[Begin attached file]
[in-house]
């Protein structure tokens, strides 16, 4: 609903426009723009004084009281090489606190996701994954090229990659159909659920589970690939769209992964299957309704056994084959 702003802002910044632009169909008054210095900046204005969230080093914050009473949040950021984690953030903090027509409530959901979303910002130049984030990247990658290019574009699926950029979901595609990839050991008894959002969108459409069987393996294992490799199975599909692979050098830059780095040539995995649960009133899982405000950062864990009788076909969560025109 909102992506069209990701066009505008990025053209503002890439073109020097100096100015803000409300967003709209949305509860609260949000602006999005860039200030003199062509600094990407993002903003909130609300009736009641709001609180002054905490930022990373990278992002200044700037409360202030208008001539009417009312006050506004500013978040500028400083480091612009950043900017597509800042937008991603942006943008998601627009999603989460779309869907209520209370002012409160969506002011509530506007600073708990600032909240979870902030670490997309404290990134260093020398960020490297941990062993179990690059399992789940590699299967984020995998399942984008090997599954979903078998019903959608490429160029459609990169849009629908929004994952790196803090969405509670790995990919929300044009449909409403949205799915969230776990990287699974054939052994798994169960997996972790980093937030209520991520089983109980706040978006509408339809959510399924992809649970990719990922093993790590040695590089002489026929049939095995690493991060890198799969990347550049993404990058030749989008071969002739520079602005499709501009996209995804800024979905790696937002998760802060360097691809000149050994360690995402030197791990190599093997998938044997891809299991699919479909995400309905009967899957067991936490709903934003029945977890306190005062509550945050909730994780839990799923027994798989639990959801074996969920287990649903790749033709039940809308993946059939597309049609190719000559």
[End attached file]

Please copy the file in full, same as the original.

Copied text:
[in-house]
């Protein structure tokens, strides 16, 4: 609903426009723009004084009281090489606190996701994954090229990659159909659920589970690939769209992964299957309704056994084959 702003802002910044632009169909008054210095900046204005969230080093914050009473949040950021984690953030903090027509409530959901979303910002130049984030990247990658290019574009699926950029979901595609990839050991008894959002969108459409069987393996294992490799199975599909692979050098830059780095040539995995649960009133899982405000950062864990009788076909969560025109 909102992506069209990701066009505008990025053209503002890439073109020097100096100015803000409300967003709209949305509860609260949000602006999005860039200030003199062509600094990407993002903003909130609300009736009641709001609180002054905490930022990373990278992002200044700037409360202030208008001539009417009312006050506004500013978040500028400083480091612009950043900017597509800042937008991603942006943008998601627009999603989460779309869907209520209370002012409160969506002011509530506007600073708990600032909240979870902030670490997309404290990134260093020398960020490297941990062993179990690059399992789940590699299967984020995998399942984008090997599954979903078998019903959608490429160029459609990169849009629908929004994952790196803090969405509670790995990919929300044009449909409403949205799915969230776990990287699974054939052994798994169960997996972790980093937030209520991520089983109980706040978006509408339809959510399924992809649970990719990922093993790590040695590089002489026929049939095995690493991060890198799969990347550049993404990058030749989008071969002739520079602005499709501009996209995804800024979905790696937002998760802060360097691809000149050994360690995402030197791990190599093997998938044997891809299991699919479909995400309905009967899957067991936490709903934003029945977890306190005062509550945050909730994780839990799923027994798989639990959801074996969920287990649903790749033709039940809308993946059939597309049609190719000559």